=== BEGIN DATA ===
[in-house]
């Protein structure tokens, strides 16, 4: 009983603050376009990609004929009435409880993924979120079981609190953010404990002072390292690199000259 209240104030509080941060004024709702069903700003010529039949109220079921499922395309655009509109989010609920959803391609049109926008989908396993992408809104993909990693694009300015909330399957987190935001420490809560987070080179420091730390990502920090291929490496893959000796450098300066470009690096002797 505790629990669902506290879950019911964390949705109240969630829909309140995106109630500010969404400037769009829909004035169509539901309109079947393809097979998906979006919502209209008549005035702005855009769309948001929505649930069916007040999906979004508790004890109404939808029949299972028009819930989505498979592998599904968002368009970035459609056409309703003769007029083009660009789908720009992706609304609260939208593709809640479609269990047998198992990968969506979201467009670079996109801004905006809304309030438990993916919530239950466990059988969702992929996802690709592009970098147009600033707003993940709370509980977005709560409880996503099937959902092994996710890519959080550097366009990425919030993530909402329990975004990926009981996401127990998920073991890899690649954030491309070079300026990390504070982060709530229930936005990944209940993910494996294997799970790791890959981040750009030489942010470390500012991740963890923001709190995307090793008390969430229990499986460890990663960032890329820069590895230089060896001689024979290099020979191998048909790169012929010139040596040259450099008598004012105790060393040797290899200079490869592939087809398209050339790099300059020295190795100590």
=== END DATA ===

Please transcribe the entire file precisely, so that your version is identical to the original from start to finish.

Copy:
[in-house]
């Protein structure tokens, strides 16, 4: 009983603050376009990609004929009435409880993924979120079981609190953010404990002072390292690199000259 209240104030509080941060004024709702069903700003010529039949109220079921499922395309655009509109989010609920959803391609049109926008989908396993992408809104993909990693694009300015909330399957987190935001420490809560987070080179420091730390990502920090291929490496893959000796450098300066470009690096002797 505790629990669902506290879950019911964390949705109240969630829909309140995106109630500010969404400037769009829909004035169509539901309109079947393809097979998906979006919502209209008549005035702005855009769309948001929505649930069916007040999906979004508790004890109404939808029949299972028009819930989505498979592998599904968002368009970035459609056409309703003769007029083009660009789908720009992706609304609260939208593709809640479609269990047998198992990968969506979201467009670079996109801004905006809304309030438990993916919530239950466990059988969702992929996802690709592009970098147009600033707003993940709370509980977005709560409880996503099937959902092994996710890519959080550097366009990425919030993530909402329990975004990926009981996401127990998920073991890899690649954030491309070079300026990390504070982060709530229930936005990944209940993910494996294997799970790791890959981040750009030489942010470390500012991740963890923001709190995307090793008390969430229990499986460890990663960032890329820069590895230089060896001689024979290099020979191998048909790169012929010139040596040259450099008598004012105790060393040797290899200079490869592939087809398209050339790099300059020295190795100590």